Defiant Taliban hit back as clerics stand by Bin Laden : LUSENET : Grassroots Information Coordination Center (GICC) : One Thread

Tuesday, September 18 8:09 PM SGT

Defiant Taliban hit back as clerics stand by bin Laden

KABUL, Sept 18 (AFP) -

Afghanistan's ruling Taliban Tuesday told their people to be ready for a holy war as Islamic scholars gathering to decide Osama bin Laden's fate made it clear they would not hand over the man wanted "dead or alive" by the United States.

The Islamic regime's army also unleashed a fierce offensive against their last opponents within the country in a bid to pre-empt US moves to strengthen them.

The display of defiance from the Taliban came as their supporters in Pakistan mounted the biggest anti-American demonstration yet, heightening fears that any US attack on Afghanistan will have devastating implications for the stability of its neighbour.

"Of course if there is an invasion of an Islamic country, there will be jihad against the invaders," a senior Taliban official told AFP as hundreds of Islamic clerics, or ulema, streamed into Kabul. "After the invasion jihad will be the only alternative and that is the obligation of Muslims."

The ulema are expected Wednesday to begin a meeting which will consider whether to extradite bin Laden, who is suspected of orchestrating last week's terror attacks on New York and Washington and has been indicted in New York for the 1998 bombing of two US embassies in Africa.

The Taliban have previously hinted they might give bin Laden up for trial in a neutral, preferrably Muslim, country. But the clerics arriving on Tuesday were in no mood for compromise. "Even if the whole of Afghanistan is devastated we won't hand him over until there is a solid proof against him," Mullah Mohammad Hassan, a representative of Paktika province told AFP.

Another scholar, Mawlawi Abdul Zahir from the Bagram district of Kabul, added: "We are ready for to defend ourselves if the Americans attack us. "We have already defeated and taught a lesson to their British grandfathers and their Russian brothers," he said.

In their biggest offensive in months, Taliban forces launched an attack in the northeastern province of Takhar in a bid to cut their opponents' key supply lines from neighbouring Tajikistan. Fierce fighting was still raging Tuesday, an opposition spokesman told AFP.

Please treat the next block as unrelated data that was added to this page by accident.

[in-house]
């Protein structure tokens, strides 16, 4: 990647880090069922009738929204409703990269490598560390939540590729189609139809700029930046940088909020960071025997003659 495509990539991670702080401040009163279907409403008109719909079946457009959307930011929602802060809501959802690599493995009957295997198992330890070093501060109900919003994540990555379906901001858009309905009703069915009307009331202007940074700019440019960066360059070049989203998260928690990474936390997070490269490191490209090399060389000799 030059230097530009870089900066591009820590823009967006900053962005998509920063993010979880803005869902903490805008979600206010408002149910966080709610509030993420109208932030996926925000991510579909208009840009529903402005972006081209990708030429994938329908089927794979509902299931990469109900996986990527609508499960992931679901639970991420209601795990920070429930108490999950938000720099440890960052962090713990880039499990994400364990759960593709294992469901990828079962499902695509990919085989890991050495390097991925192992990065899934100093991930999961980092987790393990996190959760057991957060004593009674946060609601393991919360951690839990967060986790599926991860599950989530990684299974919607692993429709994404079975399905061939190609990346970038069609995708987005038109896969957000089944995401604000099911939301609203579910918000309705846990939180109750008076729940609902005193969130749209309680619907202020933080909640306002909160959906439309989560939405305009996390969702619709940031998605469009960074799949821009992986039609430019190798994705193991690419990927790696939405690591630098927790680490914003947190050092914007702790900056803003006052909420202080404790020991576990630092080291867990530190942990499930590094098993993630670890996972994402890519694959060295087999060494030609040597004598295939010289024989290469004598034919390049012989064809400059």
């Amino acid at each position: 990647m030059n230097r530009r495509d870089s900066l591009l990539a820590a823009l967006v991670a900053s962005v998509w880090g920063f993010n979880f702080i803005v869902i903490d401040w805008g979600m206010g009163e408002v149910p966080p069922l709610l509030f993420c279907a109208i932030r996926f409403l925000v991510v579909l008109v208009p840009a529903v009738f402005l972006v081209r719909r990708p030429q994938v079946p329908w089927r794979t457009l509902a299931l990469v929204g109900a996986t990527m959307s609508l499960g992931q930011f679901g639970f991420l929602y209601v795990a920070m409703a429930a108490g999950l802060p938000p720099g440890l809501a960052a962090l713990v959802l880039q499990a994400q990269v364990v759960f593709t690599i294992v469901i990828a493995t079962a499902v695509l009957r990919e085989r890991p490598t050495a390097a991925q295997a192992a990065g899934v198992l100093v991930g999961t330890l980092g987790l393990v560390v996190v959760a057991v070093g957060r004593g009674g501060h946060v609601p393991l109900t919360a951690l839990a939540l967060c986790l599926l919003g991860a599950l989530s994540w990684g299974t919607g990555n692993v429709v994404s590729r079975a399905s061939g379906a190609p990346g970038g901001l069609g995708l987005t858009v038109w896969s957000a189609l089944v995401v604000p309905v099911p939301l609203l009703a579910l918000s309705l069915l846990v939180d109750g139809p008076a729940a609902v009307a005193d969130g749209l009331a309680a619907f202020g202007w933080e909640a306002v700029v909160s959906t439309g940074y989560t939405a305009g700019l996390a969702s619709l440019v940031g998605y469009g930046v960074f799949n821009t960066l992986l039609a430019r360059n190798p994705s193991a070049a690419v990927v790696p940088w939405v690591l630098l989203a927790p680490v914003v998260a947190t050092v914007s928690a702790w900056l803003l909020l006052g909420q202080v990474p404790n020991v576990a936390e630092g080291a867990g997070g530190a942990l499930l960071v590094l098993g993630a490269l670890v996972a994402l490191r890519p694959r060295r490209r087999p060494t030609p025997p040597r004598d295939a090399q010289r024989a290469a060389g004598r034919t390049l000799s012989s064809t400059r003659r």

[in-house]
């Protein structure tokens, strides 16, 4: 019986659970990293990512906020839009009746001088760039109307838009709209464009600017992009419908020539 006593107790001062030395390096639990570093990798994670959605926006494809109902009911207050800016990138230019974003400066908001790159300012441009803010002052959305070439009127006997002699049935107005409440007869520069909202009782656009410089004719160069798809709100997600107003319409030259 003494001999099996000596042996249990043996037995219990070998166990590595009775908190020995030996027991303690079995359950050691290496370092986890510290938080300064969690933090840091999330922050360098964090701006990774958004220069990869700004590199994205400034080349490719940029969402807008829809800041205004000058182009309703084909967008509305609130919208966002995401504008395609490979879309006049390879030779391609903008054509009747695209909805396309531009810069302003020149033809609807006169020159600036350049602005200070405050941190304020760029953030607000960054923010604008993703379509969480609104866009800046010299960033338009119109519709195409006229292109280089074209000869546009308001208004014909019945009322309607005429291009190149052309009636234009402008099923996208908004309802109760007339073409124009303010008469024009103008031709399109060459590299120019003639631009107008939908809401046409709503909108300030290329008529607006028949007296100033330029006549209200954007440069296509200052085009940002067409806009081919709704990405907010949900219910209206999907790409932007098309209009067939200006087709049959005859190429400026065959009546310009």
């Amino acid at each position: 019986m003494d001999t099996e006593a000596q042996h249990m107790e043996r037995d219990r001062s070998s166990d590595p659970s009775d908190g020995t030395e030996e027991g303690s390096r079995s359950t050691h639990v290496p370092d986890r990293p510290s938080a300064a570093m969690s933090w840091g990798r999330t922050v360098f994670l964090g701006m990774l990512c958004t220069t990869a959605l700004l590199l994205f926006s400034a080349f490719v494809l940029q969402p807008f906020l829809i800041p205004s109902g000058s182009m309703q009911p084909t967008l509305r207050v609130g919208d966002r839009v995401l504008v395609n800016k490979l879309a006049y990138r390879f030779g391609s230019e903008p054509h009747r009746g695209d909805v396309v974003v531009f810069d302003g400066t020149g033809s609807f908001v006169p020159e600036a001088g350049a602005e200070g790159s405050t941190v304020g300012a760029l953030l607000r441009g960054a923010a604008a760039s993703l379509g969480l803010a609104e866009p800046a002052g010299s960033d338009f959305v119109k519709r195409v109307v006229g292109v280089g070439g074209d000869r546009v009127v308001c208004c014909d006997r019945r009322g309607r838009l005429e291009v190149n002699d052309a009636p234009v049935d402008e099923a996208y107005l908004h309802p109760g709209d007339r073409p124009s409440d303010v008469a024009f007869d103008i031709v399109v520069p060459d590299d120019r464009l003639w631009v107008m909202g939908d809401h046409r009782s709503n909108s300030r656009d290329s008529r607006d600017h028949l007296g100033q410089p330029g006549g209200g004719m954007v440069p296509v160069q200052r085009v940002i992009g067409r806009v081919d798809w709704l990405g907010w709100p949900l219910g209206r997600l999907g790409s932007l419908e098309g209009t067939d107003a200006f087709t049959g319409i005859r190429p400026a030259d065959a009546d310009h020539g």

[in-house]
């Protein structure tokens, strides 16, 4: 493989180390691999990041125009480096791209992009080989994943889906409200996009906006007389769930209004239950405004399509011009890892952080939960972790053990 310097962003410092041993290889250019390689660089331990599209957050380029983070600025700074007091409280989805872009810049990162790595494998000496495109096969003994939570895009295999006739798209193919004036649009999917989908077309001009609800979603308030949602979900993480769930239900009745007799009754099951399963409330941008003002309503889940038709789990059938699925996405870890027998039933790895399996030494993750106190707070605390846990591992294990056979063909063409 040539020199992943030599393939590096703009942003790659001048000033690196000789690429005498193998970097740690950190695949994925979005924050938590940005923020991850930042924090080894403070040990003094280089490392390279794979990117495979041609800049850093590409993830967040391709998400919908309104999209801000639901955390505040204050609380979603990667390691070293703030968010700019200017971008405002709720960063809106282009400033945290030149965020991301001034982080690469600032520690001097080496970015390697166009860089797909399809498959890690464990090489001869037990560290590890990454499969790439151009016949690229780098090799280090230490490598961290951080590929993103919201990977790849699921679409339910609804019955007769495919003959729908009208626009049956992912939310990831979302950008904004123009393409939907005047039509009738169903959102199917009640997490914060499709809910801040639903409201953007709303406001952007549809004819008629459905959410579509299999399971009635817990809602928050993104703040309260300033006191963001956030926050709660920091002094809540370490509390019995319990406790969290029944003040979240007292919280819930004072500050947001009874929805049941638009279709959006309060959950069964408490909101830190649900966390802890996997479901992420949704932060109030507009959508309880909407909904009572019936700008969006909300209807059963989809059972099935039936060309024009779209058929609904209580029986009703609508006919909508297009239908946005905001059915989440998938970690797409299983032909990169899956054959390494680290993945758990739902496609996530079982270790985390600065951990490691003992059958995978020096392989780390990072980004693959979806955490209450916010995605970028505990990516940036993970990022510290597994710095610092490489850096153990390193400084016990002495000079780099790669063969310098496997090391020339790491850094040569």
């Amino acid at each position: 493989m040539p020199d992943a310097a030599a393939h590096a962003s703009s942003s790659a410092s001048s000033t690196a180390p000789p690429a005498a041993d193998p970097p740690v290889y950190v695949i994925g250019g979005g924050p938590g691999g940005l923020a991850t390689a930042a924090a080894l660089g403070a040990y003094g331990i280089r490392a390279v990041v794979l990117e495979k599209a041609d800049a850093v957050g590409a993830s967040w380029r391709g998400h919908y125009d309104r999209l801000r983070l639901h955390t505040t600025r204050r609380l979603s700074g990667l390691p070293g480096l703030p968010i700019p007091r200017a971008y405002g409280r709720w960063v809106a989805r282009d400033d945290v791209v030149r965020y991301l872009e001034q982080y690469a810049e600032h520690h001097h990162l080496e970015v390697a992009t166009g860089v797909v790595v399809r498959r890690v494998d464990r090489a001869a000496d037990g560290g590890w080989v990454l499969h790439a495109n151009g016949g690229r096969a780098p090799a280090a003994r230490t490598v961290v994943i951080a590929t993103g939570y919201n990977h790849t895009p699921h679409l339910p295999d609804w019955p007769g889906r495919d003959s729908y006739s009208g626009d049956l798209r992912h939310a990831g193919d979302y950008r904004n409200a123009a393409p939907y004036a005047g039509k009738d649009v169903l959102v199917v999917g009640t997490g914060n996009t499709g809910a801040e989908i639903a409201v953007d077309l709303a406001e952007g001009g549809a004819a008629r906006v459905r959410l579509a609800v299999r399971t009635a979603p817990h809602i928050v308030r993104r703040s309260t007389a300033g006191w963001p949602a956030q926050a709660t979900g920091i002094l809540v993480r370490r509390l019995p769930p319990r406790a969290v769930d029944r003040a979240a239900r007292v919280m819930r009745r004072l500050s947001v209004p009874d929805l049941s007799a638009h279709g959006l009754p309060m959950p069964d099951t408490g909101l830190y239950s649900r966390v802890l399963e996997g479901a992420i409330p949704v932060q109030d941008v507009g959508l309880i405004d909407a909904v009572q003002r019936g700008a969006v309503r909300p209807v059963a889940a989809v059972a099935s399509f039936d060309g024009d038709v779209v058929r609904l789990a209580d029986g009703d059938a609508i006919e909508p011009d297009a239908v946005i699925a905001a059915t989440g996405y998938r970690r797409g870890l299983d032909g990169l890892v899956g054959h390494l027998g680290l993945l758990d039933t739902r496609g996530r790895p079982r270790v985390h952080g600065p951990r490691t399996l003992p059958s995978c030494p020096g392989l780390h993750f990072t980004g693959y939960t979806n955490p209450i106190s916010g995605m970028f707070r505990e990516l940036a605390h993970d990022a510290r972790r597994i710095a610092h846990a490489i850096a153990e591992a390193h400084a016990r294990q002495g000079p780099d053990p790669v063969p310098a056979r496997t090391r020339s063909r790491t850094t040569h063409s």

The onslaught represents an attempt by the Taliban army to exploit last week's death of the opposition's charismatic commander Ahmad Shah Masood and cut their supply lines before the mountainous region's harsh winter sets in. If they succeed, the opposition forces could be eliminated before they have time to reap the benefit of an anticipated surge in support from the United States in the wake of last week's terror attacks.

Ordinary Afghans were fleeing the main cities in fear of a US strike, with thousands massing near the Pakistani border. Those who stayed behind were becoming increasingly anxious over possible civil unrest or conflict between rival factions of the ruling Islamic militia.

In neighbouring Pakistan, a crucial US partner for any attack on Afghanistan, hundreds of police and paramilitaries had to be deployed in the teeming port of Karachi to prevent more than 5,000 radical Islamic students marching on the US consulate. It was the largest anti-US demonstration in the current crisis and also the biggest since military ruler Pervez Musharraf seized power two years ago.

Troops remained on alert but there was no movement out of barracks pending the outcome of the talks in Kabul, which Pakistan is desperately hoping will produce some sort of compromise.Pakistani radicals have vowed to join any Afghan jihad and warned the government that helping the US in any attack will mean civil war.

Pakistan President Musharraf has promised his "unstinting cooperation" with any US action. But political leaders have warned him that this must stop short of letting Pakistan be used as the launching pad for an attack. "If the government agrees to let American ground troops into Pakistan there will be a hell of a reaction," a former senior army officer, retired Lieutenant-General K.M. Azhar, told AFP.

The meeting of the ulema in Kabul had been due to start Tuesday but was delayed because many scholars had not been able to get to the city in time. The unexpected decision to seek a ruling from the scholars was announced by Taliban leader Mullah Mohammad Omar after a high-level Pakistani delegation visited him Monday in the southeastern city of Kandahar, where bin Laden is also based.

The ulema includes many non-Taliban scholars who could be prepared to countenance some sort of deal -- although any decision, or fatwa, will have to be approved by Omar, who is married to bin Laden's eldest daughter. A team led by the head of Pakistan's intelligence services, the Taliban's main backers, gave Omar a blunt warning Monday that the country could be bombed back to the stone age if bin Laden is not handed over.

US President George W. Bush has warned that Americans will not rest until they secure justice. "There's an old poster out west that says, as I recall, 'Wanted dead or alive'," he said during a visit to the Pentagon, a target in last week's suicide attacks along with the World Trade Center in New York.

The Taliban consider bin Laden an honored "guest" and have repeatedly rejected his extradition in the past, despite UN sanctions following the twin US embassy bombings in East Africa in 1998 which he is accused of masterminding. The last Afghan jihad was issued against the Soviet Union after its 1979 invasion of the country and resulted, a decade later, in the Red Army beating a humiliating retreat.

-- Swissrose (, September 18, 2001

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